Wednesday, April 11, 2007

Losing Settlers

There were many reasons for Canada's limited success in attracting settlers. Among them was the fact that the American West still proved more appealing to the majority of potential immigrants. In fact, many of the immigrants who originally arrived in Western Canada during this period often eventually headed south into the United States. There they could take advantage of a more advanced economy and a more efficient transportation system. - Competition with the United States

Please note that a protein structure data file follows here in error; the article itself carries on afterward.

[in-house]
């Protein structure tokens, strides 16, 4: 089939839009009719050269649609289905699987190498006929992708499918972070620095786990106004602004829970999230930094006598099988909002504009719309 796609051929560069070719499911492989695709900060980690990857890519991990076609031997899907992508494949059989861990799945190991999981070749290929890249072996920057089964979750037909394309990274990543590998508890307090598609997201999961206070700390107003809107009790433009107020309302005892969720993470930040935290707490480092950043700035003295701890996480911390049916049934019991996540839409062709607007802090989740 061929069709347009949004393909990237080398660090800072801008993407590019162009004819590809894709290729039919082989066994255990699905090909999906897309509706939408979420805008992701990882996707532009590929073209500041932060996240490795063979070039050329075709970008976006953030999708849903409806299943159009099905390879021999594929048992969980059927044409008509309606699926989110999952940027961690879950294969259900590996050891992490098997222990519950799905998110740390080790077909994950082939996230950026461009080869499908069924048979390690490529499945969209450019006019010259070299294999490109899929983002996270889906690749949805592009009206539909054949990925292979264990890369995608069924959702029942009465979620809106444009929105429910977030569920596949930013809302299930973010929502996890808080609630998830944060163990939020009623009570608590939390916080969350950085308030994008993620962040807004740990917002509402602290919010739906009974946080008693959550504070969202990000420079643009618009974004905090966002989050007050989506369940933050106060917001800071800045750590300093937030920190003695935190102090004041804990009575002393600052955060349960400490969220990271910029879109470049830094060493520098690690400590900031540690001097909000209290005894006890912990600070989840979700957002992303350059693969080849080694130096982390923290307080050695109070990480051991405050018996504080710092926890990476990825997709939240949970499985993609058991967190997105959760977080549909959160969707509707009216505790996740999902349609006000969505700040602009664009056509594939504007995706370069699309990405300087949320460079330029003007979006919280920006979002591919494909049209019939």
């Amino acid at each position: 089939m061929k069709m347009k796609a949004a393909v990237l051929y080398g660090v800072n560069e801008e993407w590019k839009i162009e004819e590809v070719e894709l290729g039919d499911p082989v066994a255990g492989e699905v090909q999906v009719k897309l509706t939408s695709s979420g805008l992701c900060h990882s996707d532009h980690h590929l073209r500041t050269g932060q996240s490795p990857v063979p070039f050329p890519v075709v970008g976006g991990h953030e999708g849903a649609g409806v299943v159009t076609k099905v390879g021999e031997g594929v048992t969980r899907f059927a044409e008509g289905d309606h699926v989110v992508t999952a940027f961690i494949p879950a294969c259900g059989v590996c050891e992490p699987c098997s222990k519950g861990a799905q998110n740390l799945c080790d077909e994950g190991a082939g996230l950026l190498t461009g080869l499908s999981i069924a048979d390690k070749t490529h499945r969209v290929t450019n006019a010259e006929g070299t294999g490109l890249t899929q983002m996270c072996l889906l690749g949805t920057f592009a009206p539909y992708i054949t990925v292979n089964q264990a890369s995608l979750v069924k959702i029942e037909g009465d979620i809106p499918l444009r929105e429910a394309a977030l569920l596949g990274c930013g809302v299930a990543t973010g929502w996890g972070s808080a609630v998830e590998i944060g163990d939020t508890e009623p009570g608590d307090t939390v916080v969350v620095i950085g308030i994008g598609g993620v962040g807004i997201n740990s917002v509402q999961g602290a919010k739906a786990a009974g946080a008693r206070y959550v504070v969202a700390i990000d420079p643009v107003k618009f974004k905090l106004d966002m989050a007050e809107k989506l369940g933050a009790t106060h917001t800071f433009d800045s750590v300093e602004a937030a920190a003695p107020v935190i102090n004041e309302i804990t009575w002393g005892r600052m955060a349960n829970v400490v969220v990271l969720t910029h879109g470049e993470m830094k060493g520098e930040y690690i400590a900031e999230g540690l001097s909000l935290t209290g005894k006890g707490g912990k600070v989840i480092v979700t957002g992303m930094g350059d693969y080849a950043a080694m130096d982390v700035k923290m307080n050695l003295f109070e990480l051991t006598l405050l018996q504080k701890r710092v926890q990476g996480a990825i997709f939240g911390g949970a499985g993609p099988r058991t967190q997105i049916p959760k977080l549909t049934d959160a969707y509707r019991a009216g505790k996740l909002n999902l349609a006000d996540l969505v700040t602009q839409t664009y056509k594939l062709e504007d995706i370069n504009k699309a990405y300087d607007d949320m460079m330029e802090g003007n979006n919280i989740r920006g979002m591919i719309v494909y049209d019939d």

The Times says that the Emerson International says that Mr. Lindsay Hussoll says that there was no further use for a Dominion Land agent at Emerson, as whatever information was to be obtained there could be had at the immigration office of which office, Mr. Hussoll said, "...he would see well supplied with maps phamphlets for free distribution." This is a truly refreshing bit of roundabout information. There is a degree of innocent playfulness about it which cannot fail to be highly appreciated by the people whose interests are put to one side in such an airy manner. Of what consequence is the fact that people are daily seeking for information at Emerson regarding land, and cannot obtain it, when a Government official assures the International, which afterwards assures the Times, that there is no need for any land office to which the desired information could be obtained. Let the unfortunate seekers after lands go to the immigration office. True, they have not at present any maps or pamphlets or other means of giving information at the immigration office. But, then, the intending settler can course, [---] not be in a hurry to locate his land. The government will see, after a while, that the immigration office is well supplied with maps and pamphlets for free distribution. If the immigrant wants to settle the NorthWest let him wait until the government is ready to give him information. The Emerson land office has been closed for a month or more, and the Government has only yet got to the point of seeing that the immigration office shall be supplied with all pamphlets. When will it get to the point of doing something to remedy (the unfortunate series of blunders by [---] has so materially injured Manitoba and the NorthWest that there no necessity for a land office at Emerson? We do not believe that the experience of that place will hear out the assertion that there is not. The Emerson [---] certainly does net take that view. It says "Every day our town has its inquirers after land, who want information of an official nature, but are unable to get it and immigrants often times get discouraged and seek land elsewhere, whereas, if proper information could be furnished them they would have been settlers. What we should have is this: An office established here which would receive weekly reports of the unoccupied lands in all the the outlying districts and land offices in the Province, then when an immigrant entered Canadian territory, we would not be compelled to tell him that probably the information he seeks can be obtained in Winnipeg, but at once so before him the unoccupied lands of the whole Province and then avert the danger of losing our would-be settlers. On the other side of the line, in St. Vincent and Pembina, do you suppose any information is withheld from an inquirer by any means. Everything in their power is done by the agents and officer to give any information, and they will often accompany parties out to show and locate them on available land. There is both force and truth in this and a wise government would recognize the fact. Immigrants are being driven into Dakota through the lack of means of obtaining information about the NorthWest. Hundreds and thousands of valuable settlers have been lost this year to Canada through this cause. While the eminent - sustained in its delusions by the unpatriotic conduct of its [---] the NorthWest - remains blind to the fact, and persists in its destructive policy. The future of the NorthWest is being jeopardised. The settlors who should come here are going to the United States and the realisation of Sir John Macdonald's prophecies about the immigration to country is hopelessly prevented by Sir John Macdonald's own policy. The process of depopulation so casually going on in the Eastern Provinces is vividly illustrated by the following paragraph from the St. John Telegraph 62nd Battalion, New Brunswick Volunteers, loat men out of Ii50, between the time of the visit of the Governor-General and the Princes and the late anniversary of the Queen's birthday. The battalion had actually to call for 166 recruits to take the place of the young men who had gone away, mainly to the United States. These and other figures show the nature and alarming extent of the work of depletion that is going on all over the country.